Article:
The tools of debt elimination

From here, we’ll go through the list of tools available to you that can help you in becoming debt free. We’ll begin with the small stuff like screwdrivers and hammers and move up to the wrecking ball and good old fashioned TNT. Regardless of where you are with your debt, there will be something that follows that you’ll be able to put to use that will save you money.

The screwdriver: Fee waivers

This is the simplest tool available to you. If you miss a payment or accidentally go over your credit line, you can simply call your credit card company and ask for a fee waiver. The odds of getting one depend on your standing with the company.

If you’ve been a long time cardholder or are a profitable customer, you’ll likely get a courtesy waiver. If you’re behind and constantly late or over the credit line, it’s unlikely you’ll get the fee waived. Either way, it doesn’t hurt to ask.

The wrench: Interest charge waivers

If you’re one of those people that typically pays the balance in full each month, you might be able to get an interest charge waived if you forgot to pay your bill in a given month. Such waivers are increasingly difficult to get, but if you’re a good customer (particularly if you have other accounts with the company or a subsidiary), it’s possible to have interest charges removed. Again, to find out, pick up the phone.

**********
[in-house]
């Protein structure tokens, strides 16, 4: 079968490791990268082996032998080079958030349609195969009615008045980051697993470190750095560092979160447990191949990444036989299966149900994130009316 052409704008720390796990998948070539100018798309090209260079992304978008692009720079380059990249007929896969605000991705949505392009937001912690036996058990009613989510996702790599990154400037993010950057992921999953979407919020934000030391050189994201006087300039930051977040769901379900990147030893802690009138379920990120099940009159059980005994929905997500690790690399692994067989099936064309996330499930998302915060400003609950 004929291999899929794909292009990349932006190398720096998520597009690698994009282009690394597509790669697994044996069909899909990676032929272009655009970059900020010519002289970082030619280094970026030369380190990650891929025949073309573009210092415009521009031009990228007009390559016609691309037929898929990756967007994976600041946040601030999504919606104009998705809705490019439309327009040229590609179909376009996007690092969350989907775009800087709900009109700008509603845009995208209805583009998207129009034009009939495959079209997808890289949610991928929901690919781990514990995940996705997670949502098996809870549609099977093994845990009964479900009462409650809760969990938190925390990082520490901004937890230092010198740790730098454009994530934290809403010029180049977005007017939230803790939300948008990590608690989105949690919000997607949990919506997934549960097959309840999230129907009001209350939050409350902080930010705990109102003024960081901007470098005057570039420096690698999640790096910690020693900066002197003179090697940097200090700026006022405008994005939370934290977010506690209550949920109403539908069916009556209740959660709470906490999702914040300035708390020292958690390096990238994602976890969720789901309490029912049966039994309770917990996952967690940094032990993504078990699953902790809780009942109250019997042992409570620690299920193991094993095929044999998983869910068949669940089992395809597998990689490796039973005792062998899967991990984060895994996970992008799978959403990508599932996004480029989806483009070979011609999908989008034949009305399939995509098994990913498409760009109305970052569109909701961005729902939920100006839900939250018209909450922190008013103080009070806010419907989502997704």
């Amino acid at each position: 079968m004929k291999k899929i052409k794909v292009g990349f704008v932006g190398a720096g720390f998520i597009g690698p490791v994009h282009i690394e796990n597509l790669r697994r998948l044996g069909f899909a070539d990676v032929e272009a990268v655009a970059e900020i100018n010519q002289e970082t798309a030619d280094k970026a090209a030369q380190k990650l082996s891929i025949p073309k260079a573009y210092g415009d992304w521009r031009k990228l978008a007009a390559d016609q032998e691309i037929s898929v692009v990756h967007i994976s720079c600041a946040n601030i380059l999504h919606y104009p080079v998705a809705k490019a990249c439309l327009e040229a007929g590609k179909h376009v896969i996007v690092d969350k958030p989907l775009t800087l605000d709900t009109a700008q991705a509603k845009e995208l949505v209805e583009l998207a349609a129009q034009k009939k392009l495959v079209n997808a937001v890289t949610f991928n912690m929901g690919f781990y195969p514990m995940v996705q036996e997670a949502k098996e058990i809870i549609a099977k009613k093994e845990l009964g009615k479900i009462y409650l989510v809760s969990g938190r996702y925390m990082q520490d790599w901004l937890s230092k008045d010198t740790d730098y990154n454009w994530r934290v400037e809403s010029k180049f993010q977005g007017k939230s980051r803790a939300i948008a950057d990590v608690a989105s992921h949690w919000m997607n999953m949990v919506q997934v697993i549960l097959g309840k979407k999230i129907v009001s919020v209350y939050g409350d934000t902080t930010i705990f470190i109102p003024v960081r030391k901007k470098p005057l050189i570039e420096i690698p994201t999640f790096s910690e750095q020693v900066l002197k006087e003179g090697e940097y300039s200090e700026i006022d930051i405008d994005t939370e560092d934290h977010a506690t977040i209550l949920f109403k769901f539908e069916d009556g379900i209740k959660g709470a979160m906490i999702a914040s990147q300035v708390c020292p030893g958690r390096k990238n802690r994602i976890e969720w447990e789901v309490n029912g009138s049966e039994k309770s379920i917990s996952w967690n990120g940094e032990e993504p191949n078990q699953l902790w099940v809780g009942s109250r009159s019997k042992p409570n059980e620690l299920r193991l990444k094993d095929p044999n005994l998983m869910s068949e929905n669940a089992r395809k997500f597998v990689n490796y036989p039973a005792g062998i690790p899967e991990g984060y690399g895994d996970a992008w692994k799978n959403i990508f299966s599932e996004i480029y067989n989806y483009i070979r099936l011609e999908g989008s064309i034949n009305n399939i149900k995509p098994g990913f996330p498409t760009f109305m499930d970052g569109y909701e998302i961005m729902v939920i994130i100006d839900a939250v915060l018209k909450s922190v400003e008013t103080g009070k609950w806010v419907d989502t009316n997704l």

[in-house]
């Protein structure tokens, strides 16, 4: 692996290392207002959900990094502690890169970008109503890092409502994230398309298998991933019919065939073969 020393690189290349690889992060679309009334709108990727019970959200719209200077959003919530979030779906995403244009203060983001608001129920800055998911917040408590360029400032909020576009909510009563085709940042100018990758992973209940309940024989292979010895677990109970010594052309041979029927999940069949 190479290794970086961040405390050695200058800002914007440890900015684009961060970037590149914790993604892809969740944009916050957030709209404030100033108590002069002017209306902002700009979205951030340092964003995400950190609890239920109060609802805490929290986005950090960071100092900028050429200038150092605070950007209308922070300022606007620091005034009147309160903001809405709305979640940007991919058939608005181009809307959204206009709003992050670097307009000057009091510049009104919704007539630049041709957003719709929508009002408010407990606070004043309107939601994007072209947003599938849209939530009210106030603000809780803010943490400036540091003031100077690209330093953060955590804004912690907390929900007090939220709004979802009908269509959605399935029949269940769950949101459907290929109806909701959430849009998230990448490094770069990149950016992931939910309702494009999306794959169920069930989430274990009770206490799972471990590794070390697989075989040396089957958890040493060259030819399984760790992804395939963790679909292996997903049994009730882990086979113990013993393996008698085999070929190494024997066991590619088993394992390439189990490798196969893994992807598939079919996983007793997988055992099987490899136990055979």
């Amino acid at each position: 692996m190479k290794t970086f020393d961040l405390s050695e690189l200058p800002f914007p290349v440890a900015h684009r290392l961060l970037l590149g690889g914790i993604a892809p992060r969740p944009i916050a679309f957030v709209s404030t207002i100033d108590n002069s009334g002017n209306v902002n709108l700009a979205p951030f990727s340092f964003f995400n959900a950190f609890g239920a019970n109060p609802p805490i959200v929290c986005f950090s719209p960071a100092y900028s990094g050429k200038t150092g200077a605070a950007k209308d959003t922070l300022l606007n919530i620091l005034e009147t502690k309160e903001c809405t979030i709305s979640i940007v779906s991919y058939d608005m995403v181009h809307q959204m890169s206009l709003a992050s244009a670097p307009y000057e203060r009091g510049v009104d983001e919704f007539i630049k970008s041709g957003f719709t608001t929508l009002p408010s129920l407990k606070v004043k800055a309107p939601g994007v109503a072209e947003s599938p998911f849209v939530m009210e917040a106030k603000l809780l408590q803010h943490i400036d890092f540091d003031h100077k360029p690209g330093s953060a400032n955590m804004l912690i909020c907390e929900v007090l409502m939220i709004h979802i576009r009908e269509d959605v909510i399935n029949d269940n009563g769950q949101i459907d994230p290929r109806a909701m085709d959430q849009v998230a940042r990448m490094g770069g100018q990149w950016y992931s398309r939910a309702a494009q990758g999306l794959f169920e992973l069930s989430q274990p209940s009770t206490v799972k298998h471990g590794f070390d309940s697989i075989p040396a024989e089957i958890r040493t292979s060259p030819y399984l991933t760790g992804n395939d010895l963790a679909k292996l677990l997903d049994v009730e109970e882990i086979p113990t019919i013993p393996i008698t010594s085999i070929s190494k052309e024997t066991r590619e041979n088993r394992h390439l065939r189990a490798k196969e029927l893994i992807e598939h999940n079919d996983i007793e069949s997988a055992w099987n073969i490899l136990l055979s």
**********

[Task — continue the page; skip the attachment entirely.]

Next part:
The hammer: Lower my rate or I’m gone

With the most recent credit card legislation having become law, it’s more difficult for credit card companies to unilaterally raise your interest rate. However, because of this legislation, many credit card issuers preemptively raised interest rates to try to squeeze as much money out of cardholders as possible. If you’re unhappy with your interest rate and you have good enough credit to go elsewhere, tell them about it.

When you call, start by being cordial and saying, “The interest rate on my account is much higher than I can get through ABC Credit Card Company. Can you reduce this interest rate for me, or should I move my business to ABC Credit Card Company?” At this point, the representative will see if the interest rate reduction is possible.

If they can’t change the rate or the rate isn’t competitive with what you can get elsewhere, take your business to the other company, but don’t close the account until the balance is paid in full. If the rate is reduced to your satisfaction, tell the representative thank you and get on with your day.

WARNING: The following tools have a very good chance of hurting your credit score (sometimes severely). If you need credit in the next five years, think carefully before using these tools. Also, most of the remaining tools are best utilized by those already struggling to keep up or are already behind on payments.